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Defending the Passover slaughter proves Hitchens right: Religion poisons everything

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The Passover story is immoral and bizarre. An omnipotent being kills all the first born, including innocent children, of an entire country. And in order to be spared, this god’s followers must give his angel of death directions written in lamb’s blood. The celebration itself is meant to thank this god for not killing the chosen few—for passing their houses over.

"At midnight the Lord struck down all the firstborn in the land of Egypt, from the firstborn of Pharaoh who sat on his throne to the firstborn of the prisoner who was in the dungeon..." Exodus 12:29-30. This is a portion of Gustave Doré's engraving "The Firstborn of Egypt are Slain." Color added for emphasis. Public domain.
“At midnight the Lord struck down all the firstborn in the land of Egypt, from the firstborn of Pharaoh who sat on his throne to the firstborn of the prisoner who was in the dungeon…” Exodus 12:29-30. This is a portion of Gustave Doré’s engraving “The Firstborn of Egypt are Slain.” Color added for emphasis. Public domain.

Whenever I’ve pointed out the immorality of slaughtering innocent people, believers are disturbingly quick to defend their god, “It is ok for my god to kill innocent children on Passover because…”

There’s no end to that sentence that can truly make the murder of innocent children moral, but people inevitably defend it. When Christopher Hitchens said that “religion poisons everything” he was saying that “it infects us in our most basic integrity.” Here’s the incomparable Hitch on this point:

So when I say, as the subtitle of my book, that I think religion poisons everything, I’m not just doing what publishers like and coming up with a provocative subtitle, I mean to say it infects us in our most basic integrity. It says we can’t be moral without Big Brother, without a totalitarian permission. It means we can’t be good to one another, it means we can’t think without this. We must be afraid, we must also be forced to love someone who we fear, the essence of sado-masochism and the essence of abjection, the essence of the master-slave relationship and that knows that death is coming and can’t wait to bring it on. I say this is evil. And though I do, some nights, stay at home, I enjoy more the nights when I go out and fight against this ultimate wickedness and ultimate stupidity.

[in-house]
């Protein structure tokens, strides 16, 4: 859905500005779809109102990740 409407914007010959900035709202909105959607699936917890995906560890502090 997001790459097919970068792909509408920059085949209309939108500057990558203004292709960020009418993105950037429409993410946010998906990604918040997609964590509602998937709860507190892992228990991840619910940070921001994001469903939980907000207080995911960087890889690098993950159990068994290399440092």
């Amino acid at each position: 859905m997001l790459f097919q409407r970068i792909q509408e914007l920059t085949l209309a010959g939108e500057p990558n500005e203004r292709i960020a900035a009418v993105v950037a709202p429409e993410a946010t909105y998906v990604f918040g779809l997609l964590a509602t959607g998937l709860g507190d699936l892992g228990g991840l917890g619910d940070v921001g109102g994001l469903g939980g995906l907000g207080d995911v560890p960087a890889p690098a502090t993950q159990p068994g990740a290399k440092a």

And regular, decent people’s defense of the Passover murders is a perfect example of this poisonous influence. There is no excuse for an all-powerful being to murder innocent children. And no decent person would make an excuse, but for his religion. Here’s how a few people—normal, everyday, basically good people—defended the slaughter against my criticism:
  • “It has to do with obedience and representation.” Here.
  • “It demonstrates the human responsibility side of reality. God reacts to us and our actions.” Here.
  • Then there was this defense on Twitter:
“This feast is all about Jesus. The blood = Jesus’s blood. We are all guilty and deserve [death], whoever seeks shelter in the Messiah will live. And yes even the little Egyptians [sic] kids can’t escape it.”
This is the true, often unspoken harm of religion—what Hitchens meant. Religion has poisoned their basic humanity—their empathy—so completely that they will defend and attempt to justify the murder of children, even to the point of labeling those children guilty of a capital crime.
And here’s the thing: These are probably good people. They’re likely loving fathers and sons. They’re probably kind individuals; it is these religious ideas that are infecting their empathy.
I don’t wish to pick on these folks, so I’ll punch above my intellectual weight. The Christian apologist William Lane Craig is an infamous defender of genocide, so long as his god did the killing or it was done in the name of his god.

“The more difficult problem is the children. How could God command that the children be killed because these are innocent. . . . God has the right to give and take life as he sees fit . . . So he has the right to give and take life as he chooses . . . He didn’t wrong the children . . . because God has the right to take their lives. In fact, they were the recipients of a great good.”

That is beyond disturbing. If you disagree, substitute the name of your least favorite dictator (Stalin, Pol Pot, Genghis Khan, Hitler, Mao) for “God” in the above passage and reread it.

Again, I’d bet that Craig is a nice guy who wouldn’t defend any other genocide, slaughter, or taking of innocent life. There is simply no better illustration of the way that religion corrupts our morality and our shared humanity. Hitchens, whose birthday is tomorrow, April 13, was right: Religion poisons everything.

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